Madam cover

Madam: A Novel of New Orleans by Cari Lynn and Kellie Martin

I am fascinated by the role of prostitution as it pertains to women’s history  because until the end of the 19th century, the only real profession for lower-class women were servants, teachers or prostitutes. Plus prostitutes in the 19th century in Europe at least played such an interesting role in art, but I digress. Mary was an interesting character and it was intriguing to see the world of a       prostitute through her eyes,  as it is usually seen through the eyes of the customer. Her story was       particularly captivating as she rose from a common lady of the night to a woman of high stature in that community. I loved the vintage photographs of the area at the beginning of each chapter, as they really helped visualize the setting of the story and its characters. My only big gripe was that story focused so much on her beginnings, and I would’ve really wanted to know more about Storyville and her time there.

Mary Deubler is a poor prostitute working on Venus Alley in New Orleans in 1897. Mary wants more than this profession that her mother had before her, for herself and her brother, sister-in-law and unborn niece. However, her growth is stifled by a overbearing pimp named Lobrano. She finally gets her chance to move up in the world after a politician decides to create a separate area (later nicknamed Storyville) for the prostitutes and bars, away from decent folk. Seemingly overnight, she is transformed from the worn-down Mary Deubler into the nearly respectable Madame Josie Arlington, in charge of her own bordello.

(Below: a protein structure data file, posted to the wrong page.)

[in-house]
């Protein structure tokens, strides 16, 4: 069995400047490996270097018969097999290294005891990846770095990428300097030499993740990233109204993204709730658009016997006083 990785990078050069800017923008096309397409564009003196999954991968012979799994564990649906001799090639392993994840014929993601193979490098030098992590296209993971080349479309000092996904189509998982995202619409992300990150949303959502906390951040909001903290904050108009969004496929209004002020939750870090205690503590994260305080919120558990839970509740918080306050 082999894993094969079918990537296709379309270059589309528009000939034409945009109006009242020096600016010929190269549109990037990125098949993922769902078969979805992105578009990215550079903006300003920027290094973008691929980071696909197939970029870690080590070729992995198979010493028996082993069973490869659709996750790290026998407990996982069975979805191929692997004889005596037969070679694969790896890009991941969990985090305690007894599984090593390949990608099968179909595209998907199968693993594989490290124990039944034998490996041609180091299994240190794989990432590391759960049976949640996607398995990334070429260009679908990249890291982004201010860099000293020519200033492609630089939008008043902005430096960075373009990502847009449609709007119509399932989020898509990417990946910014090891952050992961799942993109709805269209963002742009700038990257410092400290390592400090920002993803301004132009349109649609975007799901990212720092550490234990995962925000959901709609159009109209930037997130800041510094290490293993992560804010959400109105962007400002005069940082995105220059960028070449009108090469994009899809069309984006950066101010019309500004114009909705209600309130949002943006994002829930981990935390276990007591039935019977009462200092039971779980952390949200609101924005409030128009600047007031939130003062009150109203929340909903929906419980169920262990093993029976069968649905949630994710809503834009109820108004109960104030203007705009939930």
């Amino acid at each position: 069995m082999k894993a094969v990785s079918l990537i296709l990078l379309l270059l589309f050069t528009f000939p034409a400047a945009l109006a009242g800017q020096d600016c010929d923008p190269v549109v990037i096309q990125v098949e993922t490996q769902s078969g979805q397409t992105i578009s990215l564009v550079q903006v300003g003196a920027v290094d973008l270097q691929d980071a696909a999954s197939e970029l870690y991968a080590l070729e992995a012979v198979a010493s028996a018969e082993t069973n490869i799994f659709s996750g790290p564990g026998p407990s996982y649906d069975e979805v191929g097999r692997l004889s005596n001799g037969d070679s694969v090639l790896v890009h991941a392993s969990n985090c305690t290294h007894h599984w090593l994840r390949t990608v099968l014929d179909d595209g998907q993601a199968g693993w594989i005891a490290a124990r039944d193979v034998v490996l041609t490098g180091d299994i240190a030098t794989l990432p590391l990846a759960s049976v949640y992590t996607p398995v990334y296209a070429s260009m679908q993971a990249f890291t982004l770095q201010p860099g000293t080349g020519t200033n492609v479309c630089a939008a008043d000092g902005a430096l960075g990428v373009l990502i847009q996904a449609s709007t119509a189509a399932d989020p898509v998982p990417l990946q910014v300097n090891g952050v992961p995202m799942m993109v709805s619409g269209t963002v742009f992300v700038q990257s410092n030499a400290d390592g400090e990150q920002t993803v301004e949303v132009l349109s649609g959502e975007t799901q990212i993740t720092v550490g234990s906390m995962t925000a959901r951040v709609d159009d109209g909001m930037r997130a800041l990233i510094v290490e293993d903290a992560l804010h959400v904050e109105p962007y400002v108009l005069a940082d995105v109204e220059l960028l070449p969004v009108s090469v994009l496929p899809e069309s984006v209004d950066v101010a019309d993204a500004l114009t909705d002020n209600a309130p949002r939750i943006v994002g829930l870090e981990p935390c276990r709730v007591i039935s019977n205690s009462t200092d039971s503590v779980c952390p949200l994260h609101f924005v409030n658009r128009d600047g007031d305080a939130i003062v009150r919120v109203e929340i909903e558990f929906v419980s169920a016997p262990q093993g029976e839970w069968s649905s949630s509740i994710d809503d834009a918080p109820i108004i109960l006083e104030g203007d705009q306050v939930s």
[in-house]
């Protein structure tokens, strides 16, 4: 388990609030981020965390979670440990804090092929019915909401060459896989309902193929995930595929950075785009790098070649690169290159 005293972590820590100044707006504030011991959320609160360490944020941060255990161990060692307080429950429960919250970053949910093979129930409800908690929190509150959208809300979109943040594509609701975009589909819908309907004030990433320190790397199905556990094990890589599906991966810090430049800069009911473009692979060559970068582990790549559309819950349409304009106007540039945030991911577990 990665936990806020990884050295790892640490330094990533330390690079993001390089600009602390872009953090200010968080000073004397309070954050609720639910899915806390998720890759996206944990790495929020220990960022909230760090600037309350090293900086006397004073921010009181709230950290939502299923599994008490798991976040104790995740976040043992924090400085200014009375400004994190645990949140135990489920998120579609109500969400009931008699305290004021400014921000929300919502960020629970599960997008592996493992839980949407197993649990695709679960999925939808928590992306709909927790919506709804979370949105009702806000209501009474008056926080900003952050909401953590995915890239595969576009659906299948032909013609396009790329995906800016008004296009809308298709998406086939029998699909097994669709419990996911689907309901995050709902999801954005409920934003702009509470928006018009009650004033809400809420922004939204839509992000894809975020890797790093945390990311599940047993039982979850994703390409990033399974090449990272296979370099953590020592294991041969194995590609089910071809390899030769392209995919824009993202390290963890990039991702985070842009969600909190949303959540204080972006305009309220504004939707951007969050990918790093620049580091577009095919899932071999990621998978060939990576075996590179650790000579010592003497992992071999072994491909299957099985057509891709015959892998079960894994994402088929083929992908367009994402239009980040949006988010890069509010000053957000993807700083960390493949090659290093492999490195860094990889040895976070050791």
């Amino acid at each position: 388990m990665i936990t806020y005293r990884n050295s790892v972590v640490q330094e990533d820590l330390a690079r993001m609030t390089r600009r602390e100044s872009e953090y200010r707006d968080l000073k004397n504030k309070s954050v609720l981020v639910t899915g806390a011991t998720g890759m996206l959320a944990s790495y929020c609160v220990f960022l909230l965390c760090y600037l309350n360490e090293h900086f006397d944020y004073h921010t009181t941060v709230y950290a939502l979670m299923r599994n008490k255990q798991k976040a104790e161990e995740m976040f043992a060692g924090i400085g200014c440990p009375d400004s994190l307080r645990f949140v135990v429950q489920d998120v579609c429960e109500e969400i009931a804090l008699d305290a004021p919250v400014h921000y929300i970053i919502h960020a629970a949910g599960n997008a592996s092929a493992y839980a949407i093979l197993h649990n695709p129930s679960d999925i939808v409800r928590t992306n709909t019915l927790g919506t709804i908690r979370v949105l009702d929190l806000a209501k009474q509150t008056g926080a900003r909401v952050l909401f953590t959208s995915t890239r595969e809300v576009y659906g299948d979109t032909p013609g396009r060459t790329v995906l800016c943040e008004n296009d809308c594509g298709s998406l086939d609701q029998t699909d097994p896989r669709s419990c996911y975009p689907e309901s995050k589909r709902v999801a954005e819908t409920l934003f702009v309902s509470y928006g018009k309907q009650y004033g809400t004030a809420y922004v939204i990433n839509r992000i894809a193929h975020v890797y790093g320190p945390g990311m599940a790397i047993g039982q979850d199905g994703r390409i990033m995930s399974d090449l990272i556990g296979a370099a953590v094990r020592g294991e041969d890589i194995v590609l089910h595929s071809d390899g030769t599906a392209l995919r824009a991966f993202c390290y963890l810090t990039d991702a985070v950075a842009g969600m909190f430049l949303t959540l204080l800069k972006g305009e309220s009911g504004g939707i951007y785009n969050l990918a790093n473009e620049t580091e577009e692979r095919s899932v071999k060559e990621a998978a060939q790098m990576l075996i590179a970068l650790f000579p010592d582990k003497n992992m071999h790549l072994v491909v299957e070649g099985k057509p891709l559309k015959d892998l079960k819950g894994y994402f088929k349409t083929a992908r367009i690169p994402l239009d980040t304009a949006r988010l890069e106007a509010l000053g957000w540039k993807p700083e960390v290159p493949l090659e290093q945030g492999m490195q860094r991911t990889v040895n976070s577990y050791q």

The authors have done a great job of really making you feel like you are in New   Orleans at the turn of the 20th century, trudging down the dirty back alleys with the bars and whores and their johns. You can almost hear Buddy Bolden playing his trumpet with his band, or Ferdinand De Menthe (or Jelly Roll Morton as he will soon become) tickling the ivories. You could walk into the shop of Eulalie Echo, the Voodoo priestess, for remedies or curses. I enjoyed the character of E.J. Belloq, the famous photographer, who helped publicize Storyville to the visitors to The Big Easy. I had no idea that people in New Orleans during that time period were open to allowing Creoles (a mix of French, African and Spanish) to mix with white society, or at least more so than regular mixed-race people. 4 stars.

Disclaimer: I received this book via NetGalley in exchange for my honest review.

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